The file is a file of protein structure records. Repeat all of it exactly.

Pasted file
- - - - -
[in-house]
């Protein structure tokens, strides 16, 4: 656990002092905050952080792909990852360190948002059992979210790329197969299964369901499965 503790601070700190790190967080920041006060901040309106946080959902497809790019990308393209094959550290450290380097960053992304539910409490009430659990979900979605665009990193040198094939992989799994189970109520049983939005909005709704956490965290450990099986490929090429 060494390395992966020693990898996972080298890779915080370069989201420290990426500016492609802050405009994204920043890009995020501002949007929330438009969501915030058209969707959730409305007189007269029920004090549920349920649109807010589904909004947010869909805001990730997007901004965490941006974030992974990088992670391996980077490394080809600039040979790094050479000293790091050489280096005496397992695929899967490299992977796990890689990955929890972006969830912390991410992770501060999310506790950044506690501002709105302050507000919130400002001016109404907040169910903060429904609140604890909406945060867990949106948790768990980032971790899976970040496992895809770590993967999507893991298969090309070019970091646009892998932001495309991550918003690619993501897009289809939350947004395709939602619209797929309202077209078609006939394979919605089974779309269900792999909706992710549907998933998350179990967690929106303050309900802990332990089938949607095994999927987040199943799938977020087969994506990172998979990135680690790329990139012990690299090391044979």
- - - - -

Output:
[in-house]
């Protein structure tokens, strides 16, 4: 656990002092905050952080792909990852360190948002059992979210790329197969299964369901499965 503790601070700190790190967080920041006060901040309106946080959902497809790019990308393209094959550290450290380097960053992304539910409490009430659990979900979605665009990193040198094939992989799994189970109520049983939005909005709704956490965290450990099986490929090429 060494390395992966020693990898996972080298890779915080370069989201420290990426500016492609802050405009994204920043890009995020501002949007929330438009969501915030058209969707959730409305007189007269029920004090549920349920649109807010589904909004947010869909805001990730997007901004965490941006974030992974990088992670391996980077490394080809600039040979790094050479000293790091050489280096005496397992695929899967490299992977796990890689990955929890972006969830912390991410992770501060999310506790950044506690501002709105302050507000919130400002001016109404907040169910903060429904609140604890909406945060867990949106948790768990980032971790899976970040496992895809770590993967999507893991298969090309070019970091646009892998932001495309991550918003690619993501897009289809939350947004395709939602619209797929309202077209078609006939394979919605089974779309269900792999909706992710549907998933998350179990967690929106303050309900802990332990089938949607095994999927987040199943799938977020087969994506990172998979990135680690790329990139012990690299090391044979």